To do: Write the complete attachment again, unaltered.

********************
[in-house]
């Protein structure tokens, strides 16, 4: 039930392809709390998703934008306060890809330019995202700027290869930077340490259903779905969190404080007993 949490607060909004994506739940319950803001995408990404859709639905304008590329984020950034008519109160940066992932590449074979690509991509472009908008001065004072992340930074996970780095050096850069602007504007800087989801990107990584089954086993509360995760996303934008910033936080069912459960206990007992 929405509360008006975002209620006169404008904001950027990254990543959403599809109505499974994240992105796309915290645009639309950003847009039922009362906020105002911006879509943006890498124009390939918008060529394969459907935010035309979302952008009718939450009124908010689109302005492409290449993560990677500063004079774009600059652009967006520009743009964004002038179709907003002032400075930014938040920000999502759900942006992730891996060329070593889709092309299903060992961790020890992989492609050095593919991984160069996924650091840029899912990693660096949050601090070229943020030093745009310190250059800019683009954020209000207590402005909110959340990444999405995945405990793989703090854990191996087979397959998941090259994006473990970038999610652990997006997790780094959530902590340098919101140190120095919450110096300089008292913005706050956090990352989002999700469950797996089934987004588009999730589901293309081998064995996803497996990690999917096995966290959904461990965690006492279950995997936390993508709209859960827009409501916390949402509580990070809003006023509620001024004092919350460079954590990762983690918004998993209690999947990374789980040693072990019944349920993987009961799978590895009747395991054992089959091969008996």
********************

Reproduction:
[in-house]
């Protein structure tokens, strides 16, 4: 039930392809709390998703934008306060890809330019995202700027290869930077340490259903779905969190404080007993 949490607060909004994506739940319950803001995408990404859709639905304008590329984020950034008519109160940066992932590449074979690509991509472009908008001065004072992340930074996970780095050096850069602007504007800087989801990107990584089954086993509360995760996303934008910033936080069912459960206990007992 929405509360008006975002209620006169404008904001950027990254990543959403599809109505499974994240992105796309915290645009639309950003847009039922009362906020105002911006879509943006890498124009390939918008060529394969459907935010035309979302952008009718939450009124908010689109302005492409290449993560990677500063004079774009600059652009967006520009743009964004002038179709907003002032400075930014938040920000999502759900942006992730891996060329070593889709092309299903060992961790020890992989492609050095593919991984160069996924650091840029899912990693660096949050601090070229943020030093745009310190250059800019683009954020209000207590402005909110959340990444999405995945405990793989703090854990191996087979397959998941090259994006473990970038999610652990997006997790780094959530902590340098919101140190120095919450110096300089008292913005706050956090990352989002999700469950797996089934987004588009999730589901293309081998064995996803497996990690999917096995966290959904461990965690006492279950995997936390993508709209859960827009409501916390949402509580990070809003006023509620001024004092919350460079954590990762983690918004998993209690999947990374789980040693072990019944349920993987009961799978590895009747395991054992089959091969008996």